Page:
My first entry for the Tokyo archive has to be about food, no question. From the moment I had a typical teishoku (定食) put in front of me at a restaurant, I fell in love with the aesthetics of it. The arrangement of different sized bowls and plates for the side dishes, main dish, rice, miso soup and pickles, the beautiful chopsticks on an intricate stand placed neatly at the front of a wooden tray; it is nearly too pretty to touch any of this and start eating. We’ve been trying to recreate a typical teishoku meal many times at home (the pictures are some examples) however, never achieved the beauty of these typical set meals when they are served at a Japanese restaurant. I guess we are just lacking the attention to detail.
Now that my memory archive project has come to an end, I decided on a worthy successor. After five years and some months, our time in Japan is coming to an end soon. As much as time allows, I am planning to post a limited selection of everyday items or treasured concepts that I discovered whilst living here. Continue reading “Tokyo archive”
I’ve been meaning to write a recap of my memory archive project about two moths ago and then the schools closed. Needless to say that the new situation — the kids being home 24/7 — made the free and energy-fuelled time I usually have for writing vanish from one day to the next. What also vanished quickly was my drive to keep the house clutter-free. After just a few days into the new stay-at-home/home-schooling routine, I had lost all energy to keep our place tidy. Our dining table turned into a messy desk space for the kids’ work, toys could be found scattered all over the place and I spent my time divided between a messy kitchen and the living room, thrown into my new role as full-time teacher. That brings me back to this recap of memory archive. Continue reading “memory archive — a recap”
Finally, I’ve reached day 100 of writing about the things I’ve been letting go off and what could be a better item to celebrate this appropriately than the disposal of a whole house?! No, I am not talking about the bird house in the picture, even though this one was, sadly, left behind (together with the tree it was fixed to and all the other beautiful greenery surrounding it – amongst them two Japanese Maples and four, massive banana plants). In fact, I am talking of our family home of the past four and a bit years. The house has vanished, disappeared within a week. I’d confidently say that getting rid of a whole house can easily be considered the pinnacle of minimalism, can’t it? Continue reading “memory archive — day 100”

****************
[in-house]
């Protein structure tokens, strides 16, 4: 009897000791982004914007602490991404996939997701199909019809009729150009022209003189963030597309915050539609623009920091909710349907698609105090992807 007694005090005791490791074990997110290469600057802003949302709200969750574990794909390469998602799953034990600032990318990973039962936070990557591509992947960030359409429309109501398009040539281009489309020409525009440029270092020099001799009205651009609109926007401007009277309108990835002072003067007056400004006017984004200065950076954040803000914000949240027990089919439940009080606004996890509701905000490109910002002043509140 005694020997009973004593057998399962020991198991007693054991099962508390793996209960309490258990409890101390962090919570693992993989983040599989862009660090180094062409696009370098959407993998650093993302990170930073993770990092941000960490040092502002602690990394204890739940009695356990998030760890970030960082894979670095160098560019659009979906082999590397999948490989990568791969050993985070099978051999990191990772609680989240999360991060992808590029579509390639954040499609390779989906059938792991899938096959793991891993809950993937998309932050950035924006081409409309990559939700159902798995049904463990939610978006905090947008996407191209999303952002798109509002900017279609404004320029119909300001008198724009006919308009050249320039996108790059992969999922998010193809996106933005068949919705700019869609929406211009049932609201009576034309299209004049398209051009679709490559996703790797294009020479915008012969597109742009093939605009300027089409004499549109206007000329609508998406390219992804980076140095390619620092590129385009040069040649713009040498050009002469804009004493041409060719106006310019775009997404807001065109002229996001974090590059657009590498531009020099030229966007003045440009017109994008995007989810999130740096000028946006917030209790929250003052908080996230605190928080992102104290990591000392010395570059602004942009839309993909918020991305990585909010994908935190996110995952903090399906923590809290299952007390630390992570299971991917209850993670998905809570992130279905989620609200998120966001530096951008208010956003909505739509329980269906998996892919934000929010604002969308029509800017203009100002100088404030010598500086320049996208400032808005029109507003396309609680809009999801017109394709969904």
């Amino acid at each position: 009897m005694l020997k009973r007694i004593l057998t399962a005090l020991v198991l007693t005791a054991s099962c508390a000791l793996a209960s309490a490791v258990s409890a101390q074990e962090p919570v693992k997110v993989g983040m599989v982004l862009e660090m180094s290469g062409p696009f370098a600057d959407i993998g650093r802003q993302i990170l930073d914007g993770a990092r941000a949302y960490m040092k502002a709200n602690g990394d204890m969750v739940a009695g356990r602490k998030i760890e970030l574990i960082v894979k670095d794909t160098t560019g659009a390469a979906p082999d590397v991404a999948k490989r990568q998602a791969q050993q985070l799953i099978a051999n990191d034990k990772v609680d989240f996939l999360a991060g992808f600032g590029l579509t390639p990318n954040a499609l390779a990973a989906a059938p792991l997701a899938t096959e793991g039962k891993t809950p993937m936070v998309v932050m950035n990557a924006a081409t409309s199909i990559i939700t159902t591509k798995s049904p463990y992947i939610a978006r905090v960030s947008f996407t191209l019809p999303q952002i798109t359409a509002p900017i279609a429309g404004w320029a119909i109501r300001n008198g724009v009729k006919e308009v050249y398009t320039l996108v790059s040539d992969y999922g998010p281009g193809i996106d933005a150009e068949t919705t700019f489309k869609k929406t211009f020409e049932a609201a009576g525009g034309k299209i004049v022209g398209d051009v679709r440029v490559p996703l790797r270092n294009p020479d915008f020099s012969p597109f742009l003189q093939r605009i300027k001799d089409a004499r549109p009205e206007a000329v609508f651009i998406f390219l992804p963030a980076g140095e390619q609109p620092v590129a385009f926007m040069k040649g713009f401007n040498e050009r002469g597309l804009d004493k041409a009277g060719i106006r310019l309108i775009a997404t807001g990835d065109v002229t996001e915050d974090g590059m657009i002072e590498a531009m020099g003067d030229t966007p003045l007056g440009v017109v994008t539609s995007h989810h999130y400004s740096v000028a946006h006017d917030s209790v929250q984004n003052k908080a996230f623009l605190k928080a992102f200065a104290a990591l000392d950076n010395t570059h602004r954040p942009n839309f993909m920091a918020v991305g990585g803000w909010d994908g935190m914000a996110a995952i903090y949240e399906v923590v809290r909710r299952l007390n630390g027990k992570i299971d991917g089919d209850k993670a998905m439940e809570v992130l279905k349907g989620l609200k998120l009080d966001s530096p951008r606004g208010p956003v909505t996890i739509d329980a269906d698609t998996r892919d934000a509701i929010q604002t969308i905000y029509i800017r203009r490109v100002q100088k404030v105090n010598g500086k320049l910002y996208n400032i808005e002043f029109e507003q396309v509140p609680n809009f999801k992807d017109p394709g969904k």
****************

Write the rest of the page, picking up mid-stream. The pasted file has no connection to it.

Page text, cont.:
We are on our annual trip to Europe, which gives me more time, and no excuse, (not) to write a little bit. As this will be the second last post before I’ll reach my set goal of 100, I had to chose from many items that I discarded in the past months, which one I wanted to write about. Rather than picking one that I’d see lying around on a daily basis, I decided to write about the items that are, usually, out of side, hidden in drawers or, in this case, stuffed inside bathroom cabinets. Continue reading “memory archive — day 99”
Besides lots of general items and items of the other family members that I parted with (I have to admit) easily in the lead up to our move, there were some items that I felt more strongly connected to. A good example is this poster. Once – back then in really good shape – it adorned one of the walls in our hallway. That was before it came crashing down (and subsequently) my son jumping onto it. It had clearly seen better days, however, I kept hold of it (by now, hiding in storage) until the very last couple of days prior to our move. It is not just the design of the poster that I liked so much but also its story. Continue reading “memory archive – day 97”
My children are collectors, which doesn’t help when one is trying to achieve a more minimalistic and simplistic home. Thinking about it, I feel that everyone starts off in their childhood with being a collector. Collecting shells at the beach, pebbles in the backyard, colourful leaves in autumn, insects in the summer and lots and lots of sticks all year round at the local park (see picture). Then they like collecting toys, beads, stickers, sweets, pencils, gemstones, more toys; the list goes on and on. I don’t want them to stop collecting though. It clearly plays a role in growing up. What I’d like to show them and guide them to, however, by leading (or at least trying to lead) a more simple lifestyle, is the option of consuming less, owning just what you really need and/or dearly treasure.
We are moving! Not voluntarily, we’ve rather been asked to leave as they will tear down the house. I’m in non-stop decluttering mode; hard work. And, obviously, my method of writing down a sentence or two about the items you find hard to depart with, doesn’t work too well when there is not much time to write. I still aim to write down the memories of some though, such as of those tins. Continue reading “memory archive — day 95”
Those self-designed cupnoodles containers are a memory of a spontaneous trip to Yokohama one weekend, during which we happened to pass the Cupnoodles Museum, a perfect destination for a family outing.